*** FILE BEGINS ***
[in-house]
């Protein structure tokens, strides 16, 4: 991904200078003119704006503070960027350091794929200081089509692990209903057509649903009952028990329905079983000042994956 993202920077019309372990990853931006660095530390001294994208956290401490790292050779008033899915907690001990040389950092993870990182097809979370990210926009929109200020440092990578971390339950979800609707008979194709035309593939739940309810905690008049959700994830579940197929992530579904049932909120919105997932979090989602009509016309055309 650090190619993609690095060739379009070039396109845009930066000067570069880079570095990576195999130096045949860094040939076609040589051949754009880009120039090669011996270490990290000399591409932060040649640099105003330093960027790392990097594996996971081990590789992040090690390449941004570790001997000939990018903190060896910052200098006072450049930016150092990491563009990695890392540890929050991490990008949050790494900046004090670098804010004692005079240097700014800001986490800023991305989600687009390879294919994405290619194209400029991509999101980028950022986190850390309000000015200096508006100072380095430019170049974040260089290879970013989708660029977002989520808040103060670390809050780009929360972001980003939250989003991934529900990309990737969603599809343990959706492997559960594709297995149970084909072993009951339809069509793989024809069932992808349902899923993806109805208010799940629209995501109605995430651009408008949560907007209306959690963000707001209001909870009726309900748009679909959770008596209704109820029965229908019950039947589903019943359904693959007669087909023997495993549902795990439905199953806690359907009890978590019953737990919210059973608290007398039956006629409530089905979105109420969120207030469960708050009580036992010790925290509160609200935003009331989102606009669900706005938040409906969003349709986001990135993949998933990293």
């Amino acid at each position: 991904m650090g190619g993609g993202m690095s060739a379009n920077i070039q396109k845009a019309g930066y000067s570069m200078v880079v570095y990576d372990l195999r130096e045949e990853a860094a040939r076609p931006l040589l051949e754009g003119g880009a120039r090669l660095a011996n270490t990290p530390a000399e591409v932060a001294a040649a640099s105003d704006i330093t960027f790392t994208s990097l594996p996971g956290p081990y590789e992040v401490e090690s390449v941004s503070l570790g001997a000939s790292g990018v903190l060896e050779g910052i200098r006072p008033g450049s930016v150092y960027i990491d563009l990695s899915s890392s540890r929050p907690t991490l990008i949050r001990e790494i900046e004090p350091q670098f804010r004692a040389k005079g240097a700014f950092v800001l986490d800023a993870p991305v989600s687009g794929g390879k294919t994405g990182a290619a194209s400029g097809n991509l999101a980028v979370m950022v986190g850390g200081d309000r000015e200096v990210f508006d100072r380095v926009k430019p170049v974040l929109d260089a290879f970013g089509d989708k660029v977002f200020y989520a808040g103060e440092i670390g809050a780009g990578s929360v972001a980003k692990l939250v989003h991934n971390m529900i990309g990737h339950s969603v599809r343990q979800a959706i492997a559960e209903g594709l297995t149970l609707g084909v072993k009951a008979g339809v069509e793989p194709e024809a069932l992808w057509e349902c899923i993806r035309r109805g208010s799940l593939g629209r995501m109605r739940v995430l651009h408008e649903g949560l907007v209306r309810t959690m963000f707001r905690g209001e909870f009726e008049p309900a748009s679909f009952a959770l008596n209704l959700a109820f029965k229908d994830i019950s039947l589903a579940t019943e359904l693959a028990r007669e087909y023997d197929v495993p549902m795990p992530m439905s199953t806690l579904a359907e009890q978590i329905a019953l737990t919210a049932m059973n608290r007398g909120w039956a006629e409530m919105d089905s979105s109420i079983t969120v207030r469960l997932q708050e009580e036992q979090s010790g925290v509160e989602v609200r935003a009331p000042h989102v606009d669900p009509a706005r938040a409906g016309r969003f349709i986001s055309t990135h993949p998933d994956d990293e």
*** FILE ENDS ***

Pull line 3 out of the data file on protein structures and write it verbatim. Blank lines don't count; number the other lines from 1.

């Amino acid at each position: 991904m650090g190619g993609g993202m690095s060739a379009n920077i070039q396109k845009a019309g930066y000067s570069m200078v880079v570095y990576d372990l195999r130096e045949e990853a860094a040939r076609p931006l040589l051949e754009g003119g880009a120039r090669l660095a011996n270490t990290p530390a000399e591409v932060a001294a040649a640099s105003d704006i330093t960027f790392t994208s990097l594996p996971g956290p081990y590789e992040v401490e090690s390449v941004s503070l570790g001997a000939s790292g990018v903190l060896e050779g910052i200098r006072p008033g450049s930016v150092y960027i990491d563009l990695s899915s890392s540890r929050p907690t991490l990008i949050r001990e790494i900046e004090p350091q670098f804010r004692a040389k005079g240097a700014f950092v800001l986490d800023a993870p991305v989600s687009g794929g390879k294919t994405g990182a290619a194209s400029g097809n991509l999101a980028v979370m950022v986190g850390g200081d309000r000015e200096v990210f508006d100072r380095v926009k430019p170049v974040l929109d260089a290879f970013g089509d989708k660029v977002f200020y989520a808040g103060e440092i670390g809050a780009g990578s929360v972001a980003k692990l939250v989003h991934n971390m529900i990309g990737h339950s969603v599809r343990q979800a959706i492997a559960e209903g594709l297995t149970l609707g084909v072993k009951a008979g339809v069509e793989p194709e024809a069932l992808w057509e349902c899923i993806r035309r109805g208010s799940l593939g629209r995501m109605r739940v995430l651009h408008e649903g949560l907007v209306r309810t959690m963000f707001r905690g209001e909870f009726e008049p309900a748009s679909f009952a959770l008596n209704l959700a109820f029965k229908d994830i019950s039947l589903a579940t019943e359904l693959a028990r007669e087909y023997d197929v495993p549902m795990p992530m439905s199953t806690l579904a359907e009890q978590i329905a019953l737990t919210a049932m059973n608290r007398g909120w039956a006629e409530m919105d089905s979105s109420i079983t969120v207030r469960l997932q708050e009580e036992q979090s010790g925290v509160e989602v609200r935003a009331p000042h989102v606009d669900p009509a706005r938040a409906g016309r969003f349709i986001s055309t990135h993949p998933d994956d990293e």